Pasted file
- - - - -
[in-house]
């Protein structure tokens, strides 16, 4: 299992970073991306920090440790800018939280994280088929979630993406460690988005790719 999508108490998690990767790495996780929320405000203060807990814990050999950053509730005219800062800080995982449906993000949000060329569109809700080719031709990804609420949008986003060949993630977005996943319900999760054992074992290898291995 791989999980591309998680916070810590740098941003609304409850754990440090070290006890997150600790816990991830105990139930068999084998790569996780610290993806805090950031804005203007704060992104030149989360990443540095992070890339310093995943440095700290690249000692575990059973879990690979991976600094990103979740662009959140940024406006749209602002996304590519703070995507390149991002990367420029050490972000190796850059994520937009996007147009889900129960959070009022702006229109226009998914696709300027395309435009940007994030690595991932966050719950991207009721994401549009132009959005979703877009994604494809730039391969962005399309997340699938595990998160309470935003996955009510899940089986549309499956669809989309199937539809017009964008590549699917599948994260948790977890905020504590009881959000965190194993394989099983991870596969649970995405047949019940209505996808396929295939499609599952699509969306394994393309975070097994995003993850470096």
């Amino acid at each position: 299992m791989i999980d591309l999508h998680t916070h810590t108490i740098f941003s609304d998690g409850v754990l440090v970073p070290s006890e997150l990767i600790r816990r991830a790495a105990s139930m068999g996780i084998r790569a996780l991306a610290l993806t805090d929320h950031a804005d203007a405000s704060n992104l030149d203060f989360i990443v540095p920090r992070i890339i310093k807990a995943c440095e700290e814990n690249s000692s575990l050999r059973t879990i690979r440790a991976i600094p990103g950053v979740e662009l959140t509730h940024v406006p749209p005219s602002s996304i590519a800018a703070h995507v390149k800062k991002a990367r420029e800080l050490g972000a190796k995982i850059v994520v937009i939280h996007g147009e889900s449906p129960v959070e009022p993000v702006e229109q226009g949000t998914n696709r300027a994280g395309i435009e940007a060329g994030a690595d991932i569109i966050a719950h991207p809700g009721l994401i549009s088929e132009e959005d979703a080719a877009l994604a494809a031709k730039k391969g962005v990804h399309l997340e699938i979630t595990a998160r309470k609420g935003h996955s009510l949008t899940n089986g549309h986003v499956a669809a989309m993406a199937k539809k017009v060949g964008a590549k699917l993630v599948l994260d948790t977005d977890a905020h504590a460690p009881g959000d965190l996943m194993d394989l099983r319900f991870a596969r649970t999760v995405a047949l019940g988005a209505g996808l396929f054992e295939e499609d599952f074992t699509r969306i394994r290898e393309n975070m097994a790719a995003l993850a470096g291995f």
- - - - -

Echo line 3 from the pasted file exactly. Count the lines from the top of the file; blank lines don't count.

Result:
């Amino acid at each position: 299992m791989i999980d591309l999508h998680t916070h810590t108490i740098f941003s609304d998690g409850v754990l440090v970073p070290s006890e997150l990767i600790r816990r991830a790495a105990s139930m068999g996780i084998r790569a996780l991306a610290l993806t805090d929320h950031a804005d203007a405000s704060n992104l030149d203060f989360i990443v540095p920090r992070i890339i310093k807990a995943c440095e700290e814990n690249s000692s575990l050999r059973t879990i690979r440790a991976i600094p990103g950053v979740e662009l959140t509730h940024v406006p749209p005219s602002s996304i590519a800018a703070h995507v390149k800062k991002a990367r420029e800080l050490g972000a190796k995982i850059v994520v937009i939280h996007g147009e889900s449906p129960v959070e009022p993000v702006e229109q226009g949000t998914n696709r300027a994280g395309i435009e940007a060329g994030a690595d991932i569109i966050a719950h991207p809700g009721l994401i549009s088929e132009e959005d979703a080719a877009l994604a494809a031709k730039k391969g962005v990804h399309l997340e699938i979630t595990a998160r309470k609420g935003h996955s009510l949008t899940n089986g549309h986003v499956a669809a989309m993406a199937k539809k017009v060949g964008a590549k699917l993630v599948l994260d948790t977005d977890a905020h504590a460690p009881g959000d965190l996943m194993d394989l099983r319900f991870a596969r649970t999760v995405a047949l019940g988005a209505g996808l396929f054992e295939e499609d599952f074992t699509r969306i394994r290898e393309n975070m097994a790719a995003l993850a470096g291995f």